If you are reading this, you probably tried at least one way to preventing yourself to react when your partner pushes your buttons.
Maybe even dig dip into the cause and hurt beyond your emotional triggers.
I did too.
The most surprising discovery about them in my relationship was,
that I learn many valuable process and steps but did not know that I need to combine them.
Only after I connect them and used them in proper order, they start to help me with being free of emotional triggers in my relationship.
If you are still having problems with reacting, try approaching this differently than learning another way how not to react.
Three uncommon ways to deal with upset when significant other pushes your buttons:
1. Instead of trying to calm yourself down try to release your trigger (fear and anger of being abandoned, unappreciated) that came up.
2. Run an experiment and challenge yourself for 1 week to act as if it is not a big deal.
3. Try simple exercise of reversing the buttons being pushed
Instead of trying to calm yourself down – release your trigger
You can try to stay calm when your partner upset you or you could do this instead
(that will actually remove the cause for upset)
When your partner pushes your buttons, upset you, one of the most common advice (that you probably used with more or less success) is
TO CALM DOWN.
But is this really good advice?
Let’s look what happened when s/he is late and you are waiting (again) and your anger or hurt rise up in your body together with thoughts about being abandoned and unappreciated.
You try to calm down with breathing, focusing on something in your hand, trying to redirect your thoughts. You use whatever you could remember to soothe yourself and not to explode.
With that you show yourself and your body that there is something wrong with being upset.
While that could be effective way to soothe yourself, it will do nothing to remove the cause of upset, the stored-up body memories that triggered you in the first place.
The next time that s/he will be late you will be upset and angry again and with years you will be more and more desperate and maybe even given up on your relationship feeling more and more unappreciated and invisible.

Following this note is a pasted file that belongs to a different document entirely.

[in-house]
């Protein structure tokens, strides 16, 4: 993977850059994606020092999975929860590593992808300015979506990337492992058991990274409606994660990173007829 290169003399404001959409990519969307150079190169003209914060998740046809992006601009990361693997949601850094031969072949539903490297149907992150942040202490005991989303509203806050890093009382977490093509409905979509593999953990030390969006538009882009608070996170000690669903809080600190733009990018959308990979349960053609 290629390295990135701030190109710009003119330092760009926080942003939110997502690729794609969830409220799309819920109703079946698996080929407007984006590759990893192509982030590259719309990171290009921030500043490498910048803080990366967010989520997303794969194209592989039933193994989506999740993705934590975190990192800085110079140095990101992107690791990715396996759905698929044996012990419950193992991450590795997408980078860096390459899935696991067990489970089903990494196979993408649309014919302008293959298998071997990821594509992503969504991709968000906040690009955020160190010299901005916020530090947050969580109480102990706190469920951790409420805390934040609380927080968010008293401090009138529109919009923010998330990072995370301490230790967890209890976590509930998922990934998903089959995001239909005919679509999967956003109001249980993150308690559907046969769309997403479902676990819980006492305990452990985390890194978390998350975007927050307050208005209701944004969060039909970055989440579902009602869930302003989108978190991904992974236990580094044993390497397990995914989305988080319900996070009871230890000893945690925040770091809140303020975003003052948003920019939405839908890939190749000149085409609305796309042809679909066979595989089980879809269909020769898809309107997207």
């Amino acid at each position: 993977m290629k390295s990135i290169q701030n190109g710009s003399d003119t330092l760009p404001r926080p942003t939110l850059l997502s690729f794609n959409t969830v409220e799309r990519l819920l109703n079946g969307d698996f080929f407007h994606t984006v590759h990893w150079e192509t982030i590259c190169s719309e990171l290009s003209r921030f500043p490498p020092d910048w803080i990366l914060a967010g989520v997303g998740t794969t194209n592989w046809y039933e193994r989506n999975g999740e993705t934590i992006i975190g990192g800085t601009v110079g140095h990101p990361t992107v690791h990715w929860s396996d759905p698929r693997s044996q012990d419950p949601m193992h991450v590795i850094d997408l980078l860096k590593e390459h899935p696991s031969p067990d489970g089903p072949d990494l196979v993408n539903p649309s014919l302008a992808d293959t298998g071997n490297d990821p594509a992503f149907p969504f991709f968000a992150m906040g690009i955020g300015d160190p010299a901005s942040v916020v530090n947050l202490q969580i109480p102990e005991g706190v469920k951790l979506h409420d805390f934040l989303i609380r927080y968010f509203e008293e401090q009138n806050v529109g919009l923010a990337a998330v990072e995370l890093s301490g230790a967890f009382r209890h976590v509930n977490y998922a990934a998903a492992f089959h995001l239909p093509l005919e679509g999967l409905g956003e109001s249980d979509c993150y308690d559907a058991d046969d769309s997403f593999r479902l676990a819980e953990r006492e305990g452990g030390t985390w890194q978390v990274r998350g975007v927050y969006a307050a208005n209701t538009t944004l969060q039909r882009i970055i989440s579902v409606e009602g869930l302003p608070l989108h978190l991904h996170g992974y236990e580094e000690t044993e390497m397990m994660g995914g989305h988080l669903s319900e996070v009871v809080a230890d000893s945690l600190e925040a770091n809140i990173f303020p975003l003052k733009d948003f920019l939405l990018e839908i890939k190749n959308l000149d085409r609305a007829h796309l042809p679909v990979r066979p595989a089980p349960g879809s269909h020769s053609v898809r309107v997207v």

Instead of trying to calm yourself down try to release your trigger (fear and anger of being abandoned, unappreciated) that came up.
Here is what is working for me.
4 simple steps to release the trigger when your partner pushes your buttons.
1. First, I need to feel safe (because body go into fight-flight-freeze response because it thinks that I am in danger) in my body and in the place that I am in.
Because nobody want’s to be in the home that is not safe.
Simply sense your physical body in relation to the environment.
if you’re sitting, just notice the contact between your butt and the chair. If your back is against a chair, sense the pressure and contact you make with your back and the seat. Do not change anything, just feel.
If your feet are on the ground, simply pay attention to the pressure of each foot. Same goes for it you’re standing.
Then find something soft or alive (like plant or pet) and touch it.
2. Only when I feel safe, I could move my awareness into sensation in my body and starting to move back into my body.
3. Then I need to release the buildup energy of upset, anger, hurt. That is the time when I am connected with the energy of anger and upset in my body. Without previous steps I would just vent and nothing will be released
4. And only after that I use something to soothe myself with focusing on feeling of love and joy in my heart to put my heart and mind in sync.
What happen when your heart and mind are in sync (another name for that is heart coherence)?
When you’re feeling positive emotions, like sincere appreciation, care, compassion or love, your heart rhythm shifts into a more harmonious and coherent pattern, reflecting the emotional balance you feel inside. Your heart sends coherent signals to the brain and the brain synchronizes to the heart’s coherent rhythm.